In a society in which violence is readily perpetrated against a group of people and worse ignored and erased, the issue of consent can seem like a non-sequitur. But as history has repeatedly shown us, the most effective way to de-stabilize, undermine and break down a group of people is to take away their voice. I agreed to an interview with Exberliner magazine under one condition: that I would be able to approve the final edit, which is standard under German press law. I was extremely hesitant to give my story to the Exberliner as I have seen them mismanage stories by people of color in the past. I ultimately decided that speaking my truth was more valuable than continuing the deafening silence that is imposed on Black communities. I confirmed my condition to approve the text in both writing and in person with the reporter. But power supersedes consent. When it came time to publish, I got a frantic call from another reporter, telling me that they were going to press “right away” and urging me to approve my quotes verbally over the phone. This seemed highly unprofessional and I felt bullied to review my quotes because of their urgent time pressure. I declined, mentioning my condition for a third time and requested an email of my quotes be sent to me.

When I received the quotes I was completely shocked at the total fabrication of half of them and the misinterpretation of the other half. Example: A quote they sent to me: There was a lot of intentional and unintentional everyday racism, like when my East German boyfriend’s family expected me to love chicken because they read about it in a book. When I protested that this was a total fabrication, the reporter wrote back What I don’t have in my interview, and which is a terrible mistake by me, I cannot understate that enough, is that I have you quoted for saying that they expected you to love chicken. You said certain food, not chicken, and I can’t believe that’s what I heard it as. It was not my intention in any kind of way to act prejudicial which it of course seems like.

The mis-handling and total violation of my words was enough to inspire my mistrust. After starting to correct them, I replied instead with a request to remove my quotes, image and likeness completely from the issue as they had grossly mishandled my story and the delicate issues of the Black Berlin community. The reporter responded, asking me to reconsider. I replied with a firm No for the second time and then got an email from both the reporter and the editor-in-chief, telling me the issue had already gone to print. In a classic abuser/victim scenario, the editor-in-chief replied that I didn’t have a right to “change my mind.” And in perhaps the most offensive and ironic gaslighting I’ve ever experienced, she wrote that the article was a good one and urged me not to “be prejudiced against it.”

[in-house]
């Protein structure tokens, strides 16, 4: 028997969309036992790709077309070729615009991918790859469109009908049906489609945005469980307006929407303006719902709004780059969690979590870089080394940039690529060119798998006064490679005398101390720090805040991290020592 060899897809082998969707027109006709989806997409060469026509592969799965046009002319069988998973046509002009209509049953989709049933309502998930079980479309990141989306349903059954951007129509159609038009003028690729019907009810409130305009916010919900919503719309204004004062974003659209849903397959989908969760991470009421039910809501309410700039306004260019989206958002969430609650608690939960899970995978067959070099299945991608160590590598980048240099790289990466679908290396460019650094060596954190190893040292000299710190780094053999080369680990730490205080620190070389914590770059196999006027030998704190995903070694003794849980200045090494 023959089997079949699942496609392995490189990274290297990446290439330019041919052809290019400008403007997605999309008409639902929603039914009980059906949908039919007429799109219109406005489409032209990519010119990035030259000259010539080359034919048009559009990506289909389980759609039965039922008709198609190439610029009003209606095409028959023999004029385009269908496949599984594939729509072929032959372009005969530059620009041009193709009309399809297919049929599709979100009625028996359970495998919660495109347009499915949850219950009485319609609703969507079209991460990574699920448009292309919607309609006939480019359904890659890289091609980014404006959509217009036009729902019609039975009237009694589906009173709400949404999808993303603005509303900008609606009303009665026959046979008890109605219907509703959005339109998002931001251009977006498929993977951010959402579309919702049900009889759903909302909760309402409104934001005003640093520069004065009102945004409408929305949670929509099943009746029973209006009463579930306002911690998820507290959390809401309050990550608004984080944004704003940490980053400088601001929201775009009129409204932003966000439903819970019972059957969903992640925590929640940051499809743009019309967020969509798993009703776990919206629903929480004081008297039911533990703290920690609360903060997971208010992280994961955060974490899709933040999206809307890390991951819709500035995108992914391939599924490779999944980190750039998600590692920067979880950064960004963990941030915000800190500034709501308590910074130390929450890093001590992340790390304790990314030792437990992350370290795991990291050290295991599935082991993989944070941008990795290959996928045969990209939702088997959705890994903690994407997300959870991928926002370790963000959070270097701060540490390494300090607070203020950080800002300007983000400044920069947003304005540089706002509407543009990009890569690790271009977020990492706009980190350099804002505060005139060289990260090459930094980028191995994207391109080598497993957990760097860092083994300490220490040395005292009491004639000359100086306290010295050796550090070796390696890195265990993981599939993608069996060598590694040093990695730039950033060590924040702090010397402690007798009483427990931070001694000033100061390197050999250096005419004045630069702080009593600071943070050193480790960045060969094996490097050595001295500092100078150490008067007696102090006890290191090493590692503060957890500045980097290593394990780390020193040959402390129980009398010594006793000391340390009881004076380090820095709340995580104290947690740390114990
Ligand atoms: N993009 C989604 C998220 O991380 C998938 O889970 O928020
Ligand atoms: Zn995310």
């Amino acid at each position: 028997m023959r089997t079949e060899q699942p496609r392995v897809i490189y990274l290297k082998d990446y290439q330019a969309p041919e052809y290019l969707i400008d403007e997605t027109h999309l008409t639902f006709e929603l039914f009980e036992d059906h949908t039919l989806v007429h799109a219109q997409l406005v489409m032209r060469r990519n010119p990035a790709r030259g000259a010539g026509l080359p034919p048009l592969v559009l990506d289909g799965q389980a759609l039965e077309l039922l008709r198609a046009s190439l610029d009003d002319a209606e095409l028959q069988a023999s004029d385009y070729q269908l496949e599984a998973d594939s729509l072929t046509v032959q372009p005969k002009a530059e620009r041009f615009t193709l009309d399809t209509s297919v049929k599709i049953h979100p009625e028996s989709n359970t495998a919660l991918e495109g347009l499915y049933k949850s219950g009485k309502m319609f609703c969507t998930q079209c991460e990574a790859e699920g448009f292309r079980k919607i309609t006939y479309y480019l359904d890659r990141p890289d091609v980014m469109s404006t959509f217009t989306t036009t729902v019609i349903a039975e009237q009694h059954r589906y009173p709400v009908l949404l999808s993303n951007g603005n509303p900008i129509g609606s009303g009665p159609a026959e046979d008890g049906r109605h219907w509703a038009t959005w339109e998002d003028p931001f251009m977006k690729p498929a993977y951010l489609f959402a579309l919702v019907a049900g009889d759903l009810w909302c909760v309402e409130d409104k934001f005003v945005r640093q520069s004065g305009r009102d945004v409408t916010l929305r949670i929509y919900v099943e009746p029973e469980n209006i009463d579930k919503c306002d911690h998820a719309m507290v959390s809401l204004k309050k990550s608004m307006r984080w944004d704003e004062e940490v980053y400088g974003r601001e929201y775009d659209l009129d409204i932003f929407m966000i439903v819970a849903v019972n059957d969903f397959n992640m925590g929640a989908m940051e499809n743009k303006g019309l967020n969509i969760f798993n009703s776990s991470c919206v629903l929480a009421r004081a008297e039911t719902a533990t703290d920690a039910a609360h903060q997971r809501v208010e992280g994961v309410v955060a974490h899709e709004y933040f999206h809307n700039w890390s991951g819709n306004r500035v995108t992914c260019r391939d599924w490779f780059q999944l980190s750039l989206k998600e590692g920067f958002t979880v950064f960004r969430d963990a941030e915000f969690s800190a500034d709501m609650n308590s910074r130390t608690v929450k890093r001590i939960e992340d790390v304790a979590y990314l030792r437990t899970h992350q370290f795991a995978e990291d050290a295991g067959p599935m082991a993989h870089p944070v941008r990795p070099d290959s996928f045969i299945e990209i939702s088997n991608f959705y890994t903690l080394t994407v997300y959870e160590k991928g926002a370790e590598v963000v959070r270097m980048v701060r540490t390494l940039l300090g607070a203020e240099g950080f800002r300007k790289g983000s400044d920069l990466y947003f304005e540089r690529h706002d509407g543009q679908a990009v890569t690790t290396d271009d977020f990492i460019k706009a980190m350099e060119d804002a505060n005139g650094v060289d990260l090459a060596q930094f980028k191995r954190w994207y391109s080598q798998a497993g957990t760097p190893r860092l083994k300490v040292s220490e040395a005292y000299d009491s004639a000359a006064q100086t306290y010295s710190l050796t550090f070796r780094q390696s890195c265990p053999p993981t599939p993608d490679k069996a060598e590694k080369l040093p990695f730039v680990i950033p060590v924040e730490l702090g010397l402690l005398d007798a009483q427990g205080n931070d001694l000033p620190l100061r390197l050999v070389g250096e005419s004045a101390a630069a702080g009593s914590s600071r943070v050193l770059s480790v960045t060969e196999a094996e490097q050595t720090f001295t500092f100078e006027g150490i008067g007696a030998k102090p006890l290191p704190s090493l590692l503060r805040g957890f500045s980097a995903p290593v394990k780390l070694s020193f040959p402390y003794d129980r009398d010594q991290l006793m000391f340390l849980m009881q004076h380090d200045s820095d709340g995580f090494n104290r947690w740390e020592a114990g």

Power supercedes consent. No means No means No. I provided Exberliner with a specific, critical and nuanced analysis of situations and issues affecting the Black Berlin community. And they spat out a generalized, lazy and inept mess that perpetuates the very stereotypes I railed against. In a vain attempt to offer a glimpse into a fragile and mis-represented community, Exberliner ended up significantly contributing to the anguish and stress that my community seeks refuge from. And they will profit greatly from it. That is the economy of consent. Even in their statement, they encourage dissenters to buy a copy and decide for themselves if they have caused harm. Exberliner is denying any responsibility for their actions, naturally, and furthermore are putting the blame on the two black women who have expressed dissent. This is another classic abuser/victim, colonizer/colonized scenario. Aside from the legal implications, I ask the Exberliner: what is their journalistic code of ethics? They have certainly violated the standard principles of truthfulness, accuracy, objectivity, impartiality, fairness and just last week, public accountability.

Toni Morrison says The function, the very serious function of racism is distraction. It keeps you from doing your work. It keeps you explaining, over and over again, your reason for being. Somebody says you have no language and you spend twenty years proving that you do. As we’ve seen with the recent #notsurprised and #metoo movements, making abuse of power stories visible means shining light on the unheard voices of marginalized communities. But it also forces these very communities to re-perform the exhausting labor of the trauma. When the Exberliner published words and my image without my consent, they contributed to the stress and anguish of a body that is already in the direct line of abuse.


© DADDY Magazine